Sitting atop a cube, watching the slide show, I was very much taken with the idea – the Idea – of Columbia, but it was as we were leaving the Exhibit Center that my fate was sealed: as we walked out, I was handed a map – a large, fold-out map, detailed and colorful, of the Working Group’s dream.
The power of maps to fire the imagination is well known. And, as Joseph Conrad’s Marlow observed, there is no map so seductive as the one, like the flag-colored schoolroom map of Africa that doomed him to his forlorn quest, marked by doubts and conjectures, by the romantic blank of unexplored territory. The map of Columbia I took home from that first visit was like that. The Plan dictated that the Town be divided into sub-units to be called Villages, each Village in turn divided into Neighborhoods. These Villages had all been laid out and named, and were present on and defined by the map. Many of the Neighborhoods, too, had been drawn in, along with streets and the network of bicycle paths that knit the town together. But there were large areas of the map that, apart from the Village name, were entirely empty, conjectural – nonexistent, in fact.
The names of Columbia! That many, if not most of them, were bizarre, unlikely, and even occasionally ridiculous, was a regular subject of discussion among Columbians and outsiders alike. In the Neighborhood called Phelps Luck, you could find streets with names that were anglo-whimsical and alliterative (Drystraw Drive, Margrave Mews, Luckpenny Lane); elliptical and puzzling, shorn of their suffixes, Zen (Blue Pool, Red Lake, Spiral Cut); or truly odd (Cloudleap Court, Roll Right Court, Newgrange Garth). It was rumored that the naming of Columbia’s one thousand streets had been done by a single harried employee of the Rouse Company who, barred by some kind of arcane agreement from duplicating any of the street names in use in the surrounding counties of Baltimore and Anne Arundel, had turned in desperation from the exhausted lodes of flowers, trees, and U.S. presidents to the works of American writers and poets. The genius loci of Phelps Luck – did you guess? – was Robinson Jeffers.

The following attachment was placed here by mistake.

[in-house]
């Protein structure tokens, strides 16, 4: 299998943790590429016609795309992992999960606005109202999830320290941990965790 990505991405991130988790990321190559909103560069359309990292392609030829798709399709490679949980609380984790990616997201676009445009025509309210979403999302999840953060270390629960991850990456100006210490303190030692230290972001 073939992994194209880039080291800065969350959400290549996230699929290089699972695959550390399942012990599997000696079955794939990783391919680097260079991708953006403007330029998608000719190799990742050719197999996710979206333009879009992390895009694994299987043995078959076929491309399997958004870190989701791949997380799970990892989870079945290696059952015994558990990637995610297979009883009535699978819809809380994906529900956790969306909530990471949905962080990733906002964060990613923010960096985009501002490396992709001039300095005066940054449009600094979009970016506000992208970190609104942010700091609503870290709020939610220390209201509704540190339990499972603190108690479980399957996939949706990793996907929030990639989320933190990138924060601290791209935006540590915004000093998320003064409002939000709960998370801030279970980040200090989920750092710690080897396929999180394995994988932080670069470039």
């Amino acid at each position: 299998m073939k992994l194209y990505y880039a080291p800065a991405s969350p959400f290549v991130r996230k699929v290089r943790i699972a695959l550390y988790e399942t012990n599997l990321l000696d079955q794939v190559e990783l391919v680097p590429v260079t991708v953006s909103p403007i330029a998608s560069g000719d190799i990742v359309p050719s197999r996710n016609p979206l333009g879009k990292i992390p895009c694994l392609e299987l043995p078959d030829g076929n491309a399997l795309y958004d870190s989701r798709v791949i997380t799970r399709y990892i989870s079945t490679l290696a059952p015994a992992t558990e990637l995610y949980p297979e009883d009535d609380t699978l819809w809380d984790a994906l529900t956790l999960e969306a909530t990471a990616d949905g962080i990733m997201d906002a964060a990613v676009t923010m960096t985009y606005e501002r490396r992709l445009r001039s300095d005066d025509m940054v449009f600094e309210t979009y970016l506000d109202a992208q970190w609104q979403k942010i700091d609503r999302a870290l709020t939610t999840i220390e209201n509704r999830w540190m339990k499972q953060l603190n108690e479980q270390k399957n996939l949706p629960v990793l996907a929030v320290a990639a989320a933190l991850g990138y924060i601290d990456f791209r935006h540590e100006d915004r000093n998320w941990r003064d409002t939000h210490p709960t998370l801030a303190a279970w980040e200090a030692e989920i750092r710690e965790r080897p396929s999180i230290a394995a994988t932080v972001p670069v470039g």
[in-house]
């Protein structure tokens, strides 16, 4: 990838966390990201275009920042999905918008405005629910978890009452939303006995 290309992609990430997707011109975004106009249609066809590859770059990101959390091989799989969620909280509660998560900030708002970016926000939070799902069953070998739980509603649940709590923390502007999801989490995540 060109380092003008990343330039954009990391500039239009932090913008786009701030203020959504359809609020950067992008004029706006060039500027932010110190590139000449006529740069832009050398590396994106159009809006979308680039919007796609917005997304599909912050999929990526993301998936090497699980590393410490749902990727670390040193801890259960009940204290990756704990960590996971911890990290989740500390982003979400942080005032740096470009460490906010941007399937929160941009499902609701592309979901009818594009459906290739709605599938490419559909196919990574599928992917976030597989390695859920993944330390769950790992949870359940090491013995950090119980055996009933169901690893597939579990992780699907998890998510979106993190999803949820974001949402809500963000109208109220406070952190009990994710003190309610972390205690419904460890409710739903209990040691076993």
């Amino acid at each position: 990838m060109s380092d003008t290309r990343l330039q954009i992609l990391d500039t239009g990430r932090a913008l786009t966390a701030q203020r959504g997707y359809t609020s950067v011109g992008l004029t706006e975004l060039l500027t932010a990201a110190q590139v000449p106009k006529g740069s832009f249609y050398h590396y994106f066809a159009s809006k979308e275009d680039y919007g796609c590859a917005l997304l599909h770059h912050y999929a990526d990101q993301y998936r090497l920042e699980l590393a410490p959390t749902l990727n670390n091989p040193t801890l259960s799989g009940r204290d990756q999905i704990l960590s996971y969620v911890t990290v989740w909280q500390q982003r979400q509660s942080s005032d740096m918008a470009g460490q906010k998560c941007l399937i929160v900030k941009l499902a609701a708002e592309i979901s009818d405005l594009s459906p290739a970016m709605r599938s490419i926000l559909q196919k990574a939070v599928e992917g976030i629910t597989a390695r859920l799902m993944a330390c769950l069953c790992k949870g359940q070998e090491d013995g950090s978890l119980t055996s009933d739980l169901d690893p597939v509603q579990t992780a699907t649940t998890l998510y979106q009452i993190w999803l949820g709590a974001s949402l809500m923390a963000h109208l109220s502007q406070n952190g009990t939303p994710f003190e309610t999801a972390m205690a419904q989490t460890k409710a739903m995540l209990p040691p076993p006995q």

I spent hours poring over that map, long before my family ever moved into the house that we eventually bought, with that V.A. loan, at 5179 Eliots Oak Road, in the neighborhood of Longfellow, in the Village of Harper’s Choice. To me the remarkable thing about those names was not their oddity but the simple fact that most of them referred to locations that did not exist. They were like magic spells, each one calibrated to call into being one particular stretch of blacktop, sidewalk, and lawn, and no other. In time – I witnessed it with my own eyes, month by month, year by year – the street demanded by the formula “Darkbush Terrace” or “Night Roost” would churn up out of the Maryland mud and clay, begin to sprout houses, trees, a tidy blue-and-white identifying sign. It was a powerful demonstration to me of the incantatory power of names and naming.
Eventually I tacked the map, considerably tattered and worn, to the wall of my room, on the second floor of our three-bedroom, two-and-a-half-bath pseudo-colonial tract house on Eliots Oak Road. In time the original map was joined, there, by a map of Walt Disney World’s new Magic Kingdom, and by another of a world of my own devising, a world of horses and tall grass which I called Davoria. I studied the map of Columbia in the morning as I dressed for school (a school without classrooms, in which we were taught, both by racially diverse teachers and by the experience of simply looking around at the other faces in the room, that the battle for integration and civil rights was over, and that the good guys had won). I glanced up at the map at night as I lay in bed, reading The Hobbit or The Book of Three or a novel set in Oz. And sometimes I would give it a once over before I set out with my black and white friends for a foray into the hinterlands, to the borders of our town and our imaginations.
Our Neighborhood of Longfellow was relatively complete, with fresh-rolled sod lawns and spindly little foal-legged trees, but just beyond its edges my friends and I could ride our bikes clear off the edge of the Known World, into that unexplored blank of bulldozed clay and ribboned stakes where, one day, houses and lives would blossom. We would climb down the lattices of rebar into newly dug basements, dank and clammy and furred with ends of tree roots. We rolled giant spools of telephone cable down earthen mounds, and collected like arrowheads bent nails and spent missile shells of grout. The skeletons of houses, their nervous systems, their subcutaneous layers of insulation, were revealed to us as we watched them growing from the inside out. Later I might come to know the house’s eventual occupants, and visit them, and stand in their kitchen thinking, I saw your house being born.